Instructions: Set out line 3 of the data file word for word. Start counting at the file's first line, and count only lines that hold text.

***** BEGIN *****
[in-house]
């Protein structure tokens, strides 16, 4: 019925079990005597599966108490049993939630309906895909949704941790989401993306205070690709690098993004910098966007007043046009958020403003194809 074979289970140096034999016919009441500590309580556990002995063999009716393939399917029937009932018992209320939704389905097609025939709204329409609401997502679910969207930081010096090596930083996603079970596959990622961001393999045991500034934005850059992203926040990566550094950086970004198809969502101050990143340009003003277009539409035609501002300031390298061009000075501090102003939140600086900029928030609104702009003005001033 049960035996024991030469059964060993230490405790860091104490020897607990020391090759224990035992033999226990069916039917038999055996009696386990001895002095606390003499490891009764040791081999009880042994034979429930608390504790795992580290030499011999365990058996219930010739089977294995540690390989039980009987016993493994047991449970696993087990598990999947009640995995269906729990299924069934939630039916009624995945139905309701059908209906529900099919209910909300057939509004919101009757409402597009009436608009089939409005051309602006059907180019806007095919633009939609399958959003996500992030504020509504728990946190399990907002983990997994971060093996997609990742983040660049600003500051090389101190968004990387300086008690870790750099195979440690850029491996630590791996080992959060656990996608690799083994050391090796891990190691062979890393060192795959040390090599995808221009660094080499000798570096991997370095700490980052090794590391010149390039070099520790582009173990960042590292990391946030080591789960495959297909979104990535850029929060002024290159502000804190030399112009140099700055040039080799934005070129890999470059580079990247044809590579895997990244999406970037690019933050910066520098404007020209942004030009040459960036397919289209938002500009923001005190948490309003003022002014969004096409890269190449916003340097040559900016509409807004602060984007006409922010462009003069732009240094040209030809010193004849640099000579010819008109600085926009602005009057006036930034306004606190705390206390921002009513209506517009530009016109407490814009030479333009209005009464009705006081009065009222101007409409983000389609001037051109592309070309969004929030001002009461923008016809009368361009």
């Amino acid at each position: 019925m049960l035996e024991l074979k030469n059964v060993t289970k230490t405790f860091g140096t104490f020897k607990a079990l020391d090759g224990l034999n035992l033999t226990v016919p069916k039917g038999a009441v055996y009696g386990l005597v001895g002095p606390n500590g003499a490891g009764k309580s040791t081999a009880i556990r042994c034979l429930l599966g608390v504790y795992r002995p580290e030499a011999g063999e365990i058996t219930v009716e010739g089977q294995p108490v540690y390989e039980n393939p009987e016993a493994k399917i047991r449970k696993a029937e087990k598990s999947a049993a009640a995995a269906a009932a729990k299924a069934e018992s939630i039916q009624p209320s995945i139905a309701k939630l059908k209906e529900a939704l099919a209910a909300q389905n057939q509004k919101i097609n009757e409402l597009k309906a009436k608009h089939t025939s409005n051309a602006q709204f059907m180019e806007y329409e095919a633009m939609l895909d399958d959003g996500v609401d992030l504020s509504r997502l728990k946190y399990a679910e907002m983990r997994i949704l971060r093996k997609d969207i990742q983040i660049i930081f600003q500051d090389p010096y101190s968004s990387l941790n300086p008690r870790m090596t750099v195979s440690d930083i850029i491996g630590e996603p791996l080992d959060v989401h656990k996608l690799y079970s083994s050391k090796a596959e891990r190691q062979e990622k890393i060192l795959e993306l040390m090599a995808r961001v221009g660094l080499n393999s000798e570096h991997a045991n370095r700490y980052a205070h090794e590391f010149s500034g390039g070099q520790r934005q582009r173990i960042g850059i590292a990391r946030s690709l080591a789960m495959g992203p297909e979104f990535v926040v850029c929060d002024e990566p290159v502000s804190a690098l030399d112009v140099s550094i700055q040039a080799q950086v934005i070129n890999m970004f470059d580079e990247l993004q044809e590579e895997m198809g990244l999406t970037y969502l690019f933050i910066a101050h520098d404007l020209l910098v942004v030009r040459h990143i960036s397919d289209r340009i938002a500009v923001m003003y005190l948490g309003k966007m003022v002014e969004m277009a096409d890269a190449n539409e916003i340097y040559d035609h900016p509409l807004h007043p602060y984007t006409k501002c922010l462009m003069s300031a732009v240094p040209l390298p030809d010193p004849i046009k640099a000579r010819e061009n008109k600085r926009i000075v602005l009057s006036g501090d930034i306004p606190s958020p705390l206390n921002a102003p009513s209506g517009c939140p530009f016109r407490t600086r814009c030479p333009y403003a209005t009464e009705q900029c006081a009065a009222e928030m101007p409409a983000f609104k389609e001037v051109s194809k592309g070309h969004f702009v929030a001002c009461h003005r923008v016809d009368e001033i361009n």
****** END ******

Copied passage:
């Amino acid at each position: 019925m049960l035996e024991l074979k030469n059964v060993t289970k230490t405790f860091g140096t104490f020897k607990a079990l020391d090759g224990l034999n035992l033999t226990v016919p069916k039917g038999a009441v055996y009696g386990l005597v001895g002095p606390n500590g003499a490891g009764k309580s040791t081999a009880i556990r042994c034979l429930l599966g608390v504790y795992r002995p580290e030499a011999g063999e365990i058996t219930v009716e010739g089977q294995p108490v540690y390989e039980n393939p009987e016993a493994k399917i047991r449970k696993a029937e087990k598990s999947a049993a009640a995995a269906a009932a729990k299924a069934e018992s939630i039916q009624p209320s995945i139905a309701k939630l059908k209906e529900a939704l099919a209910a909300q389905n057939q509004k919101i097609n009757e409402l597009k309906a009436k608009h089939t025939s409005n051309a602006q709204f059907m180019e806007y329409e095919a633009m939609l895909d399958d959003g996500v609401d992030l504020s509504r997502l728990k946190y399990a679910e907002m983990r997994i949704l971060r093996k997609d969207i990742q983040i660049i930081f600003q500051d090389p010096y101190s968004s990387l941790n300086p008690r870790m090596t750099v195979s440690d930083i850029i491996g630590e996603p791996l080992d959060v989401h656990k996608l690799y079970s083994s050391k090796a596959e891990r190691q062979e990622k890393i060192l795959e993306l040390m090599a995808r961001v221009g660094l080499n393999s000798e570096h991997a045991n370095r700490y980052a205070h090794e590391f010149s500034g390039g070099q520790r934005q582009r173990i960042g850059i590292a990391r946030s690709l080591a789960m495959g992203p297909e979104f990535v926040v850029c929060d002024e990566p290159v502000s804190a690098l030399d112009v140099s550094i700055q040039a080799q950086v934005i070129n890999m970004f470059d580079e990247l993004q044809e590579e895997m198809g990244l999406t970037y969502l690019f933050i910066a101050h520098d404007l020209l910098v942004v030009r040459h990143i960036s397919d289209r340009i938002a500009v923001m003003y005190l948490g309003k966007m003022v002014e969004m277009a096409d890269a190449n539409e916003i340097y040559d035609h900016p509409l807004h007043p602060y984007t006409k501002c922010l462009m003069s300031a732009v240094p040209l390298p030809d010193p004849i046009k640099a000579r010819e061009n008109k600085r926009i000075v602005l009057s006036g501090d930034i306004p606190s958020p705390l206390n921002a102003p009513s209506g517009c939140p530009f016109r407490t600086r814009c030479p333009y403003a209005t009464e009705q900029c006081a009065a009222e928030m101007p409409a983000f609104k389609e001037v051109s194809k592309g070309h969004f702009v929030a001002c009461h003005r923008v016809d009368e001033i361009n």